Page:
Talk:Dahl's law

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[Untitled][edit]

Which Dahl is this law named after? --Twid (talk) 12:53, 11 June 2010 (UTC)

It was named that by Meinhof in 1903 after the missionary Edmund Dahl. — kwami (talk) 19:52, 11 June 2010 (UTC)

Distribution[edit]

Which languages exactly have undergone this law? Northeast Bantu languages lists Northeast Coast Bantu – which includes the Sabaki branch, which in turn includes Swahili –, too, but according to this article, Swahili does not show the effects of this law. --Florian Blaschke (talk) 17:33, 19 March 2012 (UTC)

@Kwamikagami: Can you help solve this contradiction? --Florian Blaschke (talk) 17:02, 11 August 2015 (UTC)
My bad. I remember finding the source that stated Dahl's Law defines NE Bantu, but that is contradicted by the sources I'm finding now. Perhaps some author inferred that it must have been ancestral, as not the kind of thing you'd borrow, but Masele & Nurse infer just the opposite, that individual words reflecting Dahl's Law have spread through contact -- but also, apparently, there are languages in which it is no longer active. I doubt it's possible to give a complete or definite list of languages that have it, but I listed some that I found were productive or show traces. — kwami (talk) 19:40, 11 August 2015 (UTC)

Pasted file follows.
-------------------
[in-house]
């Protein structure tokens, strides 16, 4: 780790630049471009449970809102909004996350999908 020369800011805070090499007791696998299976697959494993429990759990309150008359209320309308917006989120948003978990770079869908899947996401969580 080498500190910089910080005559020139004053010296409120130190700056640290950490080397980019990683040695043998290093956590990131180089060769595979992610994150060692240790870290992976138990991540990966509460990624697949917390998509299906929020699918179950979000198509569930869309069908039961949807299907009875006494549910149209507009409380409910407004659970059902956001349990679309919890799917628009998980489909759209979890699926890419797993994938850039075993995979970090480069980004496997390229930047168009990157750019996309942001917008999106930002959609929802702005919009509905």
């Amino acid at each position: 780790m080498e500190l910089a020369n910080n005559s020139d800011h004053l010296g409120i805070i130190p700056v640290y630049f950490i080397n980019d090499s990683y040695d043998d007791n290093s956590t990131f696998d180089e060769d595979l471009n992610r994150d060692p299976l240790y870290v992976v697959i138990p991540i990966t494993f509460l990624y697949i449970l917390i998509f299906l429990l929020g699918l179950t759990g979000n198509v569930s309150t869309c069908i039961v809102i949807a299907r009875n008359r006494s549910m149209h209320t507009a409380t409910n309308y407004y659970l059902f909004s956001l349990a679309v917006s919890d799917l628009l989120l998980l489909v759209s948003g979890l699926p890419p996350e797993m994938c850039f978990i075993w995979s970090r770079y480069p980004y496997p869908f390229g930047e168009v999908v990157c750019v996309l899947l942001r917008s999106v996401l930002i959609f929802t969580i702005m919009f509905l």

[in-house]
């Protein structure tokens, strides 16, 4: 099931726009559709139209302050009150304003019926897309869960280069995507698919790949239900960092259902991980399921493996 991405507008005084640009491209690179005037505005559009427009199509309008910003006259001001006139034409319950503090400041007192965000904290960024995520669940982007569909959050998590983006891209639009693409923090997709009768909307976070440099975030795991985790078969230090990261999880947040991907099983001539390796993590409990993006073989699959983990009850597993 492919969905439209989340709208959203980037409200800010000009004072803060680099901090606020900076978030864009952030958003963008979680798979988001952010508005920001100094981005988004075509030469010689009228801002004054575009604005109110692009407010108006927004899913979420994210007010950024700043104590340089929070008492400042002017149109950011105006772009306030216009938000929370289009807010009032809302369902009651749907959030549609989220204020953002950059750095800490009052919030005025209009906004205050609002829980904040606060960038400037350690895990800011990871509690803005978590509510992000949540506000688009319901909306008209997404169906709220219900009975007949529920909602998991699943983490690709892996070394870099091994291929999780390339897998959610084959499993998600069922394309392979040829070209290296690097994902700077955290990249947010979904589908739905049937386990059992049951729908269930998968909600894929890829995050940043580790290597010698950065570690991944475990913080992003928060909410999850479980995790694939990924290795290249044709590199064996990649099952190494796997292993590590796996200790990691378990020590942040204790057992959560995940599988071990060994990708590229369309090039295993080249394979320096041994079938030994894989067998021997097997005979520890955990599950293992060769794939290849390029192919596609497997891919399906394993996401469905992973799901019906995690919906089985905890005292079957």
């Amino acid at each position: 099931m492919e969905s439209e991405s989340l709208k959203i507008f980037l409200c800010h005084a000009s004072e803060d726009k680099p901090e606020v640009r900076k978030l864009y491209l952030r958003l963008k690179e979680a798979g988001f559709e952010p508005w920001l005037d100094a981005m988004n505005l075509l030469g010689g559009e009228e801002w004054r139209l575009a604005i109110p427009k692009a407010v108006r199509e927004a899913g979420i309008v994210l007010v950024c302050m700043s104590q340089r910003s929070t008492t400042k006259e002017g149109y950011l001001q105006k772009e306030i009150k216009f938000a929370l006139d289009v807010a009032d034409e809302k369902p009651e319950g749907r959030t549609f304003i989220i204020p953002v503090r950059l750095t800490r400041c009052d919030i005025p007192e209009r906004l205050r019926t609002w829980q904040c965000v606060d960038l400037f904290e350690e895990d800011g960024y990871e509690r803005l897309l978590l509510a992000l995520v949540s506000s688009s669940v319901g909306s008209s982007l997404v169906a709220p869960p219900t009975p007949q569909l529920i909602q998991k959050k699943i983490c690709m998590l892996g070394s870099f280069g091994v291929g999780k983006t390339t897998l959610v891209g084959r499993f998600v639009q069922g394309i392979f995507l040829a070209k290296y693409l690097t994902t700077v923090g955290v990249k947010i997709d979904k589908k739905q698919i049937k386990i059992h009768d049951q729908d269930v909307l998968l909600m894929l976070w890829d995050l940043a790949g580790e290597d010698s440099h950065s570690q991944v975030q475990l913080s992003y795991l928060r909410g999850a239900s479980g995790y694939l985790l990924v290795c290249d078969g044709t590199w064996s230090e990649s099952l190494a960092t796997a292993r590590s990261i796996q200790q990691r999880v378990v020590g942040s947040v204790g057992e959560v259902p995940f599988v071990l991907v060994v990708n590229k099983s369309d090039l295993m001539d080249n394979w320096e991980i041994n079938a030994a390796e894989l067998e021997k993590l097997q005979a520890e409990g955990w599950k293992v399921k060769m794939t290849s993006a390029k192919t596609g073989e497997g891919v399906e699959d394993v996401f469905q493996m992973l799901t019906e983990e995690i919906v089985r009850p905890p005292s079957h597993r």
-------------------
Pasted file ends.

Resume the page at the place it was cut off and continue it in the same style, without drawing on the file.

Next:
Wonderful! Thank you for clearing that up. Resolved --Florian Blaschke (talk) 01:04, 12 August 2015 (UTC)